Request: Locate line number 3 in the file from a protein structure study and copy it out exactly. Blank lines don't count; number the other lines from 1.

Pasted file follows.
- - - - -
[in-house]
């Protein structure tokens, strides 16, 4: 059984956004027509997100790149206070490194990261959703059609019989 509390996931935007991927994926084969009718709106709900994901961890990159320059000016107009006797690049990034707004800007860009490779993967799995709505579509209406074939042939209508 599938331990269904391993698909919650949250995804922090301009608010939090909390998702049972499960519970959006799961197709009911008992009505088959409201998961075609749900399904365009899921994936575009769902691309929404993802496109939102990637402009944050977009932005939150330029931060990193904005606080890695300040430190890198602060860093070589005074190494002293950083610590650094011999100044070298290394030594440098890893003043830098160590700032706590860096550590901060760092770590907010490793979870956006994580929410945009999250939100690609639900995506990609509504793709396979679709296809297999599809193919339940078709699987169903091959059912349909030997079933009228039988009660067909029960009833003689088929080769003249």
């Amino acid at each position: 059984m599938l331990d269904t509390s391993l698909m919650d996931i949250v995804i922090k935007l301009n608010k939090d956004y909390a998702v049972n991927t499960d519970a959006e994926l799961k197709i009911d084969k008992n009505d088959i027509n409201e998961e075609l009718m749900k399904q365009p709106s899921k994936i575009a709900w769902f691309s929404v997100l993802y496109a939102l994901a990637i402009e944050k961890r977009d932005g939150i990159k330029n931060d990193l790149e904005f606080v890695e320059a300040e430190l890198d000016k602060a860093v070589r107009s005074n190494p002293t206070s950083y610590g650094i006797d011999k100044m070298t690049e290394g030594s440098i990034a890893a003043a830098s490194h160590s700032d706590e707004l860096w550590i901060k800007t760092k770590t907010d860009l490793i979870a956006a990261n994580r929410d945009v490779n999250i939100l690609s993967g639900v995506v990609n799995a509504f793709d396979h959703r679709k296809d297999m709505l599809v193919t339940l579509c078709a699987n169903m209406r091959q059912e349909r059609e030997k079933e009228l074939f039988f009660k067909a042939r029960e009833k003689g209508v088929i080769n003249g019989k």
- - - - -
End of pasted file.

């Amino acid at each position: 059984m599938l331990d269904t509390s391993l698909m919650d996931i949250v995804i922090k935007l301009n608010k939090d956004y909390a998702v049972n991927t499960d519970a959006e994926l799961k197709i009911d084969k008992n009505d088959i027509n409201e998961e075609l009718m749900k399904q365009p709106s899921k994936i575009a709900w769902f691309s929404v997100l993802y496109a939102l994901a990637i402009e944050k961890r977009d932005g939150i990159k330029n931060d990193l790149e904005f606080v890695e320059a300040e430190l890198d000016k602060a860093v070589r107009s005074n190494p002293t206070s950083y610590g650094i006797d011999k100044m070298t690049e290394g030594s440098i990034a890893a003043a830098s490194h160590s700032d706590e707004l860096w550590i901060k800007t760092k770590t907010d860009l490793i979870a956006a990261n994580r929410d945009v490779n999250i939100l690609s993967g639900v995506v990609n799995a509504f793709d396979h959703r679709k296809d297999m709505l599809v193919t339940l579509c078709a699987n169903m209406r091959q059912e349909r059609e030997k079933e009228l074939f039988f009660k067909a042939r029960e009833k003689g209508v088929i080769n003249g019989k």